Credit cards, auto loans and interest income were strong points for JPMorgan Chase
New York (AFP) - JPMorgan Chase reported record quarterly profits on Tuesday behind strong consumer businesses on a day of mixed bank earnings that underscored the sector’s vulnerability to lower Federal Reserve interest rates.
Wells Fargo also notched higher profits, while Goldman Sachs reported a dip in earnings but still topped analyst expectations.
The trio of bank results moved markets into the heart of second-quarter earnings season, which comes against a backdrop of uncertainty over international trade and an anticipated easing of monetary policy, with the Fed expected to cut interest rates later this month.
Bank profits have been boosted the last few years from a series of interest rate hikes. But the Fed has pivoted away from that stance amid concerns about a weakening manufacturing sector, sluggish inflation and the impact of trade conflicts on the economy.
Lower interest rates are generally viewed as a drag for large banks because it reduces the net interest income – the difference between the interest rates it charges consumers for loans and the interest it must pay for deposits.
At JPMorgan, key areas of strength included consumer banking, where it scored from higher net interest income, the credit card business and higher auto loans and lease originations.
Net profit came in at $9.7 billion, up 16.1 percent and a company record. Revenues were up 4.1 percent to $29.6 billion.
Chief executive Jamie Dimon said uncertainty about issues such as trade and monetary policy is “a constant” while geopolitical tensions “may be a little bit higher now than normal,” but added that “the consumer in the United States is doing fine” and economic conditions are solid in other key markets.
“So I wouldn’t get too pessimistic yet,” Dimon said.
JPMorgan executives said they anticipate up to three interest rate cuts this year, and forecast $57.5 billion in 2019 net interest income, down from $58 billion previously.
- Higher profits at Wells -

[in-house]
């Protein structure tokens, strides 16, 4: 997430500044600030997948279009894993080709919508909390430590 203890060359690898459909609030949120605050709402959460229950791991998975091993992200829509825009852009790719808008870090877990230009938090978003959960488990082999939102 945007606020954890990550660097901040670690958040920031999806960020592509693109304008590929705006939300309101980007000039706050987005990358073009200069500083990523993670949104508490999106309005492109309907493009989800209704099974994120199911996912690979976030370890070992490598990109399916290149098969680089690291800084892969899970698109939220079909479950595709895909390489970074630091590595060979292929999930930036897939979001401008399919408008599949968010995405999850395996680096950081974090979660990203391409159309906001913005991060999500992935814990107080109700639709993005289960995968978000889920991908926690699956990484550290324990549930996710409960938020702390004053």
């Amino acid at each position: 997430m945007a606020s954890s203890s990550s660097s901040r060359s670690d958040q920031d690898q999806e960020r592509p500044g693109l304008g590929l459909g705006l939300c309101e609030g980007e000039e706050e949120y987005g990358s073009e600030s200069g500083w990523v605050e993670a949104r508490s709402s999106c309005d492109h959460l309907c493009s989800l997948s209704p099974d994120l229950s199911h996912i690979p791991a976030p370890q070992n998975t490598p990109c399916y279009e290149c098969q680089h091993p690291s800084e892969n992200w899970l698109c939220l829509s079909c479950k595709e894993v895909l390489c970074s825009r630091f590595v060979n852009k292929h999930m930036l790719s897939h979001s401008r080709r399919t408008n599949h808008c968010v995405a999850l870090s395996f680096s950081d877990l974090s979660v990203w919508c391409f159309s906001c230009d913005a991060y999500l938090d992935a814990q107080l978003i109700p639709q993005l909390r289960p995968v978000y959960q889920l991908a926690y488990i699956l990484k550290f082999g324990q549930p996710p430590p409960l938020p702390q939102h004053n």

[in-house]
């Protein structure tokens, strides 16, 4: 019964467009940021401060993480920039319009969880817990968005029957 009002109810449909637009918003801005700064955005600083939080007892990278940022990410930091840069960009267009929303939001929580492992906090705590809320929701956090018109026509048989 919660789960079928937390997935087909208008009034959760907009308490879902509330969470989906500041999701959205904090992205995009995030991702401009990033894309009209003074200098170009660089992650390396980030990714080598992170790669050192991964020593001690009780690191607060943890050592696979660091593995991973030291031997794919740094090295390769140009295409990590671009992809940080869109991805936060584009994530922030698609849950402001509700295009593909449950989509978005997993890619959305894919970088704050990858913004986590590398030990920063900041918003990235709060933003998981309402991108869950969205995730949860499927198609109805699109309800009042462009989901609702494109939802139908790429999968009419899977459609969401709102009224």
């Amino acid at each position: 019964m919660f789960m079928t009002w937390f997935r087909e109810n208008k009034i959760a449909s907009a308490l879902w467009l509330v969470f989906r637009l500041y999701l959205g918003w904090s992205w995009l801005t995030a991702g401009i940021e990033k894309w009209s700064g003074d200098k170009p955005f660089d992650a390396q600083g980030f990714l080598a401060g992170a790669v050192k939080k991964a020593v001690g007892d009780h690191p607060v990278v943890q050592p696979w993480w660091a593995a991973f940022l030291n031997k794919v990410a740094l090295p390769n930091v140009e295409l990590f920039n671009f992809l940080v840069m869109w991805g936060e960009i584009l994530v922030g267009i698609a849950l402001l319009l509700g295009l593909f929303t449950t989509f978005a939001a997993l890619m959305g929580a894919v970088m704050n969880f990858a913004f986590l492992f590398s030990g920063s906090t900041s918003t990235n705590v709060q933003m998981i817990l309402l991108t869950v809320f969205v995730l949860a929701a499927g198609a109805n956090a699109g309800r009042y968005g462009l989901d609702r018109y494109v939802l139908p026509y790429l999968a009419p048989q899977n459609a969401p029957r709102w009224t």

At Wells Fargo, net income rose 19.7 percent to $6.2 billion, while revenues were essentially flat at $21.6 billion.
Wells Fargo experienced a dip in net interest income due to a significant jump in interest payments for deposits. But that was largely offset by other gains, such as higher service charges on deposit accounts and lower non-interest expenses.
Executives were peppered with questions about the expected hit from Fed actions, as well as additional costs for auditing, risk management and other governance initiatives following a fake accounts scandal that roiled the bank a couple of years ago.
Lingering skepticism of the bank prompted the resignation in March of chief executive Tim Sloan. Interim chief executive Allen Parker said he had no information about the selection of a new CEO and that the board was overseeing the search for an outsider to lead the bank.
- Goldman trading hit -
At Goldman Sachs, net income was $2.2 billion, down 6.4 percent from the year-ago period. Revenues dropped 1.8 percent to $9.5 billion.
Goldman suffered from a decline in fixed income, currency and commodity trading, a weakness at other large banks due in part to uncertainty over trade and interest rates.
“We’re encouraged by the results for the first half of the year as we continue to invest in new businesses and growth to serve a broader array of clients,” chief executive David Solomon said in a statement.
“Given the strength of our client franchise, we are well positioned to benefit from a growing global economy.”
Shares in JPMorgan closed trading up 1.1 percent at $115.12. Wells Fargo dropped 3.0 percent to $45.30, while Goldman Sachs added 1.9 percent, rising to $215.52.